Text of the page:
Monday, October 04, 2010

"Evidence-based" Needs Good Evidence

I’ve written before about evidence-based medicine.  As a general principle, I believe in it.  I certainly think we ought to be reviewing, studying, and evaluating our health care interventions and discarding those that don’t work or, worse, actually do harm.

So, I was certainly interested when my Best Beloved directed me to Huffington Post and this article by Mark Hyman, MD.  Dr. Hyman lays out serious problems with some of the evidence on which our recent medicine has been based.  And he’s not simply expressing an individual opinion, however informed.  Instead, he points to recent reviews of research in JAMA, the Journal of the American Medical Association; the Archives of Internal Medicine; and the New England Journal of Medicine.  So, there’s evidence that the evidence has been distorted on which some important medicine has been based.

Much of this has long been a concern.  Research has been directed by those pay for it.  Now, it can be a small issue in choosing the direction of research.  People choose to research what funders will pay for.  One result is that practical, potentially profitable research gets funded, and basic research – fundamental research that may stimulate something potentially profitable, or may not - doesn’t.

It’s a much more serious issue when the interests of the funders drive the results of the research, or the way the results are reported.  There has long been a complaint that when pharmaceutical research shows a study drug doesn’t work, or doesn’t work better than competitor drugs, the results don’t get reported, or get distorted.  Now there are reviews like those Dr. Hyman points to that say document instances of this.

And then there are the issues of drugs sold and prescribed “off market” – that is, to treat conditions for which the drugs haven’t been tested.  Granted, sometimes those “off market” applications can appear to offer benefit; but that benefit hasn’t been documented, or documented well, and the risks specific to the “off market” use haven’t been determined.  That’s why it’s illegal for pharmaceutical companies to market drugs for the “off market” use.  Unfortunately, as Dr. Hyman documents, the costs of those violations in terms of fines are nothing compared to the profits.

I will also note that Dr. Hyman shares my feelings about reports of research in the news media.  He notes that often reporters focus on headlines that misrepresent the study results, or amplify a study’s importance all out of proportion.  If on top of that the research has been badly done, and/or the reports in the peer-reviewed sources are distorted, it becomes not only more difficult but perhaps outright hazardous to trust a news report on any given study.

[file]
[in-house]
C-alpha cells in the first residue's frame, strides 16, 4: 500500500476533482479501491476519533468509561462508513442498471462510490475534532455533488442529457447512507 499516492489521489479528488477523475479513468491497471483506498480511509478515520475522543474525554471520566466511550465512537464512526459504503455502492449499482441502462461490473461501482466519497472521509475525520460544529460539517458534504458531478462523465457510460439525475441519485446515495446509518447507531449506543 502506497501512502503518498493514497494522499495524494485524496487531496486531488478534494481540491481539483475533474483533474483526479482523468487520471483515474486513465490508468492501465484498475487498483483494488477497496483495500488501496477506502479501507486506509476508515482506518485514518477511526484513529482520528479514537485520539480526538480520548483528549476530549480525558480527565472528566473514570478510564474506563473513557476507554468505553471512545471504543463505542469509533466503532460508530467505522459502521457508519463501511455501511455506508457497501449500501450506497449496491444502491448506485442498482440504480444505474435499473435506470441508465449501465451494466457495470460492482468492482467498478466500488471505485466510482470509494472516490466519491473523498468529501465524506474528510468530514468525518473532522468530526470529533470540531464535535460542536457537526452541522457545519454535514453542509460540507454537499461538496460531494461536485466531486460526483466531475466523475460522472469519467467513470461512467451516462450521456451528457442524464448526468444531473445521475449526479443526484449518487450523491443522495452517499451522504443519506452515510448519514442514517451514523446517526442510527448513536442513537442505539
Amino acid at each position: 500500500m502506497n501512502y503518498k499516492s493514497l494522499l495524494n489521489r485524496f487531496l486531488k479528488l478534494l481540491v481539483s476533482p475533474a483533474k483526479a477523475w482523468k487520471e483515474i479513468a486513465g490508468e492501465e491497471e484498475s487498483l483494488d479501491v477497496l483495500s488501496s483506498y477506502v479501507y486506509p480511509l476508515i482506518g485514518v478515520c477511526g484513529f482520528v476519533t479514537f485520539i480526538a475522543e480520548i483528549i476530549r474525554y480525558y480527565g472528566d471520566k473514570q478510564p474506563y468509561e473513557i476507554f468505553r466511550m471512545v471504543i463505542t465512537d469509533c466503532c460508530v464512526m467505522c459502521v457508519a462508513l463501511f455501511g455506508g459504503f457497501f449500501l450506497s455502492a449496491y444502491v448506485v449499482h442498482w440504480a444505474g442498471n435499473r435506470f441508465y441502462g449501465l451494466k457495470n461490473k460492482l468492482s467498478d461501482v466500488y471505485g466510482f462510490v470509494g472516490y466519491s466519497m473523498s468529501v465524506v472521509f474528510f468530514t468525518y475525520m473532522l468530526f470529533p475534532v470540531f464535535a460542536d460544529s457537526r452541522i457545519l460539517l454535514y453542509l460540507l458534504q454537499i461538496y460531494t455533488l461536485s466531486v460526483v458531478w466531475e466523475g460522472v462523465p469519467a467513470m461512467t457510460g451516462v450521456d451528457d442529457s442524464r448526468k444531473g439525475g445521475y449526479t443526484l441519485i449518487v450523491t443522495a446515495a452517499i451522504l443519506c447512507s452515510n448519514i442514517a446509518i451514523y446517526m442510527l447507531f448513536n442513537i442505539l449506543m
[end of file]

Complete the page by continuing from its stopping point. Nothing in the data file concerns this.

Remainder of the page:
Dr. Hyman has seven steps we can take, and I think they bear repeating.

How to Protect Yourself From the Spin Doctors

1. Follow the money: Be a detective and look up the articles mentioned in the news. Find the study, see who wrote it, and determine what financial conflicts of interest they have. Also check who funded the research.

2. Do your homework: Be suspicious of media reports of scientific findings. Does the finding make sense in the context of other studies and is it the best possible approach. Educate yourself by learning to use PUBMED (the National Library of Medicine) and reviewing different perspectives.

3. Does it pass the "sniff test": Is the treatment suggested just a "me too" drug that has not been proven to be any better than existing treatments? Does it make sense to you or does something smell rotten? Trust your intuition.

4. Advocate for an arm's length relationship between industry and academia. Write your Senators and Congressmen to develop new regulations and legislation that will build a fire-wall to protect us. Grants are fine, but Pharma should have no participation in study design and should not be allowed to interpret or publish results.

5. Demand a no revolving door policy between industry and government regulators. Former drug company executives should not be on FDA committees or involved in regulation or legislation.

6. Advocate for comparative effectiveness research. Preventing this research allows Pharma not to play fair.

7. Campaign for finance reform: If done effectively, can limit the influence of industry on government.

I think these are all steps well worth taking as individuals, and worth requiring of both those who provide our health care and those who pay for it.

So, take the time to read Dr. Hyman’s article.  It will give you pause.  But, if we can press researchers, health care practitioners, payers, and community leaders to change, work like his can also give us all better health care.

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